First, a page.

In increasing order from the firearms:
-> Scorching/Charring (extensive burning) is majorly caused by the flame from the muzzle end.
-> Burning is caused by the burning gases from the muzzle end (singeing of hair)
-> Blackening is due to the deposition of soot or unburnt residue, causing a blackening effect.
-> Powder Tattooing is due to partially burnt or unburnt particles.
-> Non-volatile products of combustion on the surface.
-> Metals residue from the barrels
-> Wad pieces in the wound
-> Projectile

1. Contact Firing

  • When the muzzle end of the rifled weapon is pressed against a human target and fired.
  • Leaves imprint on the target.
  • Range of firing: Zero.
  • Wounds effect:
    • Absence of burning (also called scorching or singeing)
    • No blackening or tattooing (also called peppering or stippling).
    • If gases do not get enough space for expansion inside the target, they come out through the entrance hole.
    • Often tear the surface around the hole and appears like an exit wound with ragged edges.

2. Close Firing

  • When the muzzle-to-target distance is less than 18 inches from the body.
  • Also called near contact or point-blank range.
  • Range of firing: less than 18 inches.
  • Wounds effect:
    • Scorching or singeing is a sure sign.
    • The burning range depends on the length of the barrel.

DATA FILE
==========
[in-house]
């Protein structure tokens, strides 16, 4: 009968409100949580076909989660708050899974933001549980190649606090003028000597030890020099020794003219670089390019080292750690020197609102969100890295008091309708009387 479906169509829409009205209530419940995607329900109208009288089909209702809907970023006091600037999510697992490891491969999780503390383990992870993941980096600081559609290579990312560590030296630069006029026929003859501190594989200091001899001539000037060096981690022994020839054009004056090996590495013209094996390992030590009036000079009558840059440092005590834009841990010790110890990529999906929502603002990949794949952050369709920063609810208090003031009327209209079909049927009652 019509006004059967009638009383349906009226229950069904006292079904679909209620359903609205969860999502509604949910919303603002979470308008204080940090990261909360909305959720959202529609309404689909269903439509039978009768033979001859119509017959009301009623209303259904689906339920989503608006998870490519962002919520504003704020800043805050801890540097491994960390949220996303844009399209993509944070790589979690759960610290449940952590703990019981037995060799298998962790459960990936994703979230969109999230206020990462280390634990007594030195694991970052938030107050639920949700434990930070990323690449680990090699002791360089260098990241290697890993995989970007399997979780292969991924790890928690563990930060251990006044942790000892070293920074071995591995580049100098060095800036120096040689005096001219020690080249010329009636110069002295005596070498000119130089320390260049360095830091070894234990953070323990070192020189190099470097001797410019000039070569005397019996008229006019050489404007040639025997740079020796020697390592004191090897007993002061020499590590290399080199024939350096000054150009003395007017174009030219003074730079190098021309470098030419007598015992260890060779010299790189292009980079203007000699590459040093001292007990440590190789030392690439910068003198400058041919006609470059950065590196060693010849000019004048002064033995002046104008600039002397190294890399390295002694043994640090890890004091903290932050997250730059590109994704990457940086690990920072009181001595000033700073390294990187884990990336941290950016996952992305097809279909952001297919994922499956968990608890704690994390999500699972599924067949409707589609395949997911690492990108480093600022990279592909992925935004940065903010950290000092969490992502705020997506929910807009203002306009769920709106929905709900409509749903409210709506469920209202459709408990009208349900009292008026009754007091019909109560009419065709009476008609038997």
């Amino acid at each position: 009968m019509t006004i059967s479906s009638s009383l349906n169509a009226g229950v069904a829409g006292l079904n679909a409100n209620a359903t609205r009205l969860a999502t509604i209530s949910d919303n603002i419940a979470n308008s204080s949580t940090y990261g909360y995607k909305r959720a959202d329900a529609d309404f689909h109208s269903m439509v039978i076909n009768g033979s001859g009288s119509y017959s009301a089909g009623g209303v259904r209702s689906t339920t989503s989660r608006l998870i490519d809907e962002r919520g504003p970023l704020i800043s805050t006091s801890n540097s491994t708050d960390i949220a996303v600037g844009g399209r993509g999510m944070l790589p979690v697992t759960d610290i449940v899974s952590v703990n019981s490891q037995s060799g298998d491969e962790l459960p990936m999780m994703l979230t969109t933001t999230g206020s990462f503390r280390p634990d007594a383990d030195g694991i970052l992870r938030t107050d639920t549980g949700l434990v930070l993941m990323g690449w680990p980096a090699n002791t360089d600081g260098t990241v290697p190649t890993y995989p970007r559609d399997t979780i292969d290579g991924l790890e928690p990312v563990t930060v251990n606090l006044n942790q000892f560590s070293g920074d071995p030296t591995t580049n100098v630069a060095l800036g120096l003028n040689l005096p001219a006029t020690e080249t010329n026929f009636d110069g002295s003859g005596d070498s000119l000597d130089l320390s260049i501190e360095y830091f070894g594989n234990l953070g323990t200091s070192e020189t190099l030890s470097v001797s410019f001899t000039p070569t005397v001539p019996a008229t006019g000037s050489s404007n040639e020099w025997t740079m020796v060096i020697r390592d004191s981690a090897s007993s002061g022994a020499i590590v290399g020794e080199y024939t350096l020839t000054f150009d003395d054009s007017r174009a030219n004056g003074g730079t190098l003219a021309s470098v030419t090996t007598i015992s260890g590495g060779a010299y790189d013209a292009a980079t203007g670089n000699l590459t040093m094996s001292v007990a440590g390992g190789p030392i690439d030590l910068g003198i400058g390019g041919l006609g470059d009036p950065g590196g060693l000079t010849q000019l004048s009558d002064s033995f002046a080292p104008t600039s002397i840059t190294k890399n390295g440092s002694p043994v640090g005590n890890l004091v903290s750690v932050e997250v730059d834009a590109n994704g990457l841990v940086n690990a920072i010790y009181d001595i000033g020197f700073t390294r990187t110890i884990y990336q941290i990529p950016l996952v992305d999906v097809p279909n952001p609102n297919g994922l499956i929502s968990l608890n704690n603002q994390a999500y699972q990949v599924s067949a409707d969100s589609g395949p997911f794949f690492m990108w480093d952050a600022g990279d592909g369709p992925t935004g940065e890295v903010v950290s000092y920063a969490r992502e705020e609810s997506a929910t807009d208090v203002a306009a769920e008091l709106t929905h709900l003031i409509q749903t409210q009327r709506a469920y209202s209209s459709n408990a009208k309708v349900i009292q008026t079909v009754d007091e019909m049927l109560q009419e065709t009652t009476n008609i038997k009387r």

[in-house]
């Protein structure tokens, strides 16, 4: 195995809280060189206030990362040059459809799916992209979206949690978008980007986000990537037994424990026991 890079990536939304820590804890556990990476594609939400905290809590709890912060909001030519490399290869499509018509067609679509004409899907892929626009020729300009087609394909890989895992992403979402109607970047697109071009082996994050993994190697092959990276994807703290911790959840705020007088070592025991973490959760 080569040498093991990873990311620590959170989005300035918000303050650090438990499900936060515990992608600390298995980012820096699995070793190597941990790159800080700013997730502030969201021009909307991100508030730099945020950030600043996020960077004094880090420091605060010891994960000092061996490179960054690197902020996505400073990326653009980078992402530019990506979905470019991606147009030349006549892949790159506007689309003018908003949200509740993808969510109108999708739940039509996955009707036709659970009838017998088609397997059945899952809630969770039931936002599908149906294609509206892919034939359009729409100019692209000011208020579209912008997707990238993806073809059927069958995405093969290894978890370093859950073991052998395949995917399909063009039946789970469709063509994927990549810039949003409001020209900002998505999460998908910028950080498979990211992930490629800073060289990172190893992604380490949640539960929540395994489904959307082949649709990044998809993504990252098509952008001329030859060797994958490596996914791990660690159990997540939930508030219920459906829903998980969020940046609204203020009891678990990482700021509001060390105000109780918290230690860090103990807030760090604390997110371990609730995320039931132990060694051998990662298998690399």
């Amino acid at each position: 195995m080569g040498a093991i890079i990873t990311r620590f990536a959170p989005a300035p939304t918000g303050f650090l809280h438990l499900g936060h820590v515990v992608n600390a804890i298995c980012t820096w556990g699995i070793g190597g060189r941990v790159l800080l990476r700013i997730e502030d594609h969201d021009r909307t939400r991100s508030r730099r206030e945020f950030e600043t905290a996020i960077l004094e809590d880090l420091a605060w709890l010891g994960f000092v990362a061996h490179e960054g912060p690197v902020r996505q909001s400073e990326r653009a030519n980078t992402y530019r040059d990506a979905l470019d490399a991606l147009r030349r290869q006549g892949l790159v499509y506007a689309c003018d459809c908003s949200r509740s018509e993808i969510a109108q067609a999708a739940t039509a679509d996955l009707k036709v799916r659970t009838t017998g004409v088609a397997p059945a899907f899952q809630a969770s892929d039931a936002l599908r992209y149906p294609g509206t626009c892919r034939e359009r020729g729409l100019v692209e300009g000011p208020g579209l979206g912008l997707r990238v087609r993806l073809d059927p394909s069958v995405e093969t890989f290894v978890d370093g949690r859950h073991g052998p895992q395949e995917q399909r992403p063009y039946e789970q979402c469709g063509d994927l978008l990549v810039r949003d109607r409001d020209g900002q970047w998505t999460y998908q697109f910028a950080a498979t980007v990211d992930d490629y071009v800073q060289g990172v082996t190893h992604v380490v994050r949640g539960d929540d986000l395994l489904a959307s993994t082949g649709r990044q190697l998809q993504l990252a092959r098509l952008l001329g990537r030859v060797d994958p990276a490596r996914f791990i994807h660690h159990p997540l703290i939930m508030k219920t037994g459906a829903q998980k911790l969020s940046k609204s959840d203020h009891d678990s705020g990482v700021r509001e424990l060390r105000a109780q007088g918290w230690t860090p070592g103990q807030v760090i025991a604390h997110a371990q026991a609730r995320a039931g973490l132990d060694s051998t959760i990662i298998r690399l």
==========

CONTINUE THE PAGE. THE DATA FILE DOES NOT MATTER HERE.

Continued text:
• Blackening is found around the entry wounds by the deposition of smoke particles by all types of powders at close range.
    • The intensity of blackening in decreasing order: gunpowder> semi-smokeless> smokeless powder

3. Near Firing

  • Range of firing: Muzzle to target distance is 1 to 2 feet from the body.
  • Wounds effect:
    • Tattooing is caused by the embedding of unburn or semi-burn powder particles (also called peppering or stippling).
    • These particles being heavier than smoke particles move a greater distance resulting in their appearance at a distance of one and a half times the blackening range.

4. Distant Firing

  • No burning, soot, or tattooing is seen.
  • The wound is circular with an inverted margin the same size or even smaller than a bullet.
  • Abrasion collar: dark red or red in color when fresh and the inner zone soiled by grease known as Grease collar or dirt collar.


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